Animal medical coding specialists keep veterinary records properly coded, organized and current. Training to become a coding specialist can be completed in as little as 2 years at an accredited college or university. Online or in-person classroom training is also available for students seeking certification to work in the field. Schools such as Sanford Brown College, Penn Foster, the University of Akron or Allied Health Institute offer certification programs in the field.

Types of Schools

Accredited 2- and 4-year colleges and universities offer courses in medical coding and veterinary assistant work. In addition, certification schools such as LS Coding & Education, Apollo College and the Pima Medical Institute offer focused areas of study in the field. Instructors at LS Coding & Education are licensed by the American Academy of Professional Coders. Apollo College is accredited by the Accrediting Council for Independent Colleges and Schools. Pima Institute has campuses in the Western part of the United States--California, Colorado and Arizona. The school has been in operation for longer than 3 decades. Many of the specialized schools and colleges and universities offer online and in-person classroom training.

Study Areas

Animal medical coding training focuses on medical terminology, medical law and processing insurance claims. Other topics focused on during the training include ethics, customer service, animal anatomy and physiology, laboratory procedures, filing, administrative and office management.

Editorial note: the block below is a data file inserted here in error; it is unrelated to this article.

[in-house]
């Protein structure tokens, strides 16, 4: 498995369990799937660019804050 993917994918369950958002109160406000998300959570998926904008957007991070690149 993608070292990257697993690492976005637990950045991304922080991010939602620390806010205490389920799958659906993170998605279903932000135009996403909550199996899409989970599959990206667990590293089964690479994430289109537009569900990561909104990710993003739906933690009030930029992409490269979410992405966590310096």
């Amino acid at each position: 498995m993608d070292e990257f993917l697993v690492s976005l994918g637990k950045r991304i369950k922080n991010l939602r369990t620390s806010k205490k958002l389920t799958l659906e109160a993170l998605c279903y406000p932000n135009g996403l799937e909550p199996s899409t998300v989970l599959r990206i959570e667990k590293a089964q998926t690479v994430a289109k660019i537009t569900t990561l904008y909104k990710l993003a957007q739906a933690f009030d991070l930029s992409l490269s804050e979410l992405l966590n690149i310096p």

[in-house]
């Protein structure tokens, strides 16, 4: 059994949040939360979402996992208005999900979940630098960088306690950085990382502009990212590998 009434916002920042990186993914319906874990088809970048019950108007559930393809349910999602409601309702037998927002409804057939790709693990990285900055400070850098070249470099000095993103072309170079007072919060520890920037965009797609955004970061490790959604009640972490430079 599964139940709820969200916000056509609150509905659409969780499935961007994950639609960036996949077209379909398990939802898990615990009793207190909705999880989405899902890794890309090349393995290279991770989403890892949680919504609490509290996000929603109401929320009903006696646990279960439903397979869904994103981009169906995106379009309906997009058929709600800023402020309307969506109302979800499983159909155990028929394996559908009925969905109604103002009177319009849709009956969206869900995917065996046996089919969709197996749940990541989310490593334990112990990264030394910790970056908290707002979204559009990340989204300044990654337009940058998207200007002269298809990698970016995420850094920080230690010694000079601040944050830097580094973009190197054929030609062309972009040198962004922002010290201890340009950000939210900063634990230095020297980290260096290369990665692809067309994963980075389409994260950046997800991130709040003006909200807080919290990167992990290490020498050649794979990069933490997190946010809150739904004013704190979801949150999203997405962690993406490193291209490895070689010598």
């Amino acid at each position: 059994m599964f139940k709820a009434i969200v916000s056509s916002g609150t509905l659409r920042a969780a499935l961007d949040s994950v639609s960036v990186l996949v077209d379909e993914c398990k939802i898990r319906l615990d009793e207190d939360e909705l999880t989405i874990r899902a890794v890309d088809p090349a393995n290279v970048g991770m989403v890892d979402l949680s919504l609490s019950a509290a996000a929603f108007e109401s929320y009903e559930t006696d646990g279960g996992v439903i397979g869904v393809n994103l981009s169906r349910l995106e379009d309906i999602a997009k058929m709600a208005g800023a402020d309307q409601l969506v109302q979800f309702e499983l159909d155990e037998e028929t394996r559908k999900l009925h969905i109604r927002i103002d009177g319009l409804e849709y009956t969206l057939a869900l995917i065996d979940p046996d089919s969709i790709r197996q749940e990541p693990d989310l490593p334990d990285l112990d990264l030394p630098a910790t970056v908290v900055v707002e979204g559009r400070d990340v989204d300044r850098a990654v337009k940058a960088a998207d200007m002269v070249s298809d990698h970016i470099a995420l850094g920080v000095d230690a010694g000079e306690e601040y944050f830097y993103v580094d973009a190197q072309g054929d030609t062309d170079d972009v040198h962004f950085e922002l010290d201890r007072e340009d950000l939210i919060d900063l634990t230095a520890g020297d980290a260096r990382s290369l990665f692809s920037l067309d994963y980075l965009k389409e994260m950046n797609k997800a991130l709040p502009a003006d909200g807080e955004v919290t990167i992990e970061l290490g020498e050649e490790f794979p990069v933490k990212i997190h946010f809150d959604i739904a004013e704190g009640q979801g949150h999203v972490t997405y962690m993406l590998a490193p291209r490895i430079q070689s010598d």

Careers

Certified animal medical coders can work independently at home transcribing records. Coders can also work at animal clinics and hospitals in areas of massage, surgical and rehabilitative health. According to "Guide to Online Schools," medical coders earn between $33,000 and $42,000 per year.

Benefits

According to the "United States Bureau of Labor Statistics 2008-2009 Occupational Outlook Handbook," veterinary technology is one of the fastest-growing occupational fields in America. The handbook notes that the veterinary technology degree occupation is expected to increase by 41% from 2006 to 2016. According to the handbook, growth for the field is tracking to be significantly faster than the growth for all other national occupations over the same time period.

Considerations

Search schools online to narrow down your top schools. Contact the admissions office at those schools to get the eligibility requirements and admissions procedures. Remember to call or visit the school's financial aid office and ask about your eligibility to receive financial aid. If you already know of a veterinary clinic or hospital where you want to work, ask about its specific degree or certification requirements to be hired. Make sure you elect courses that meet those specific requirements.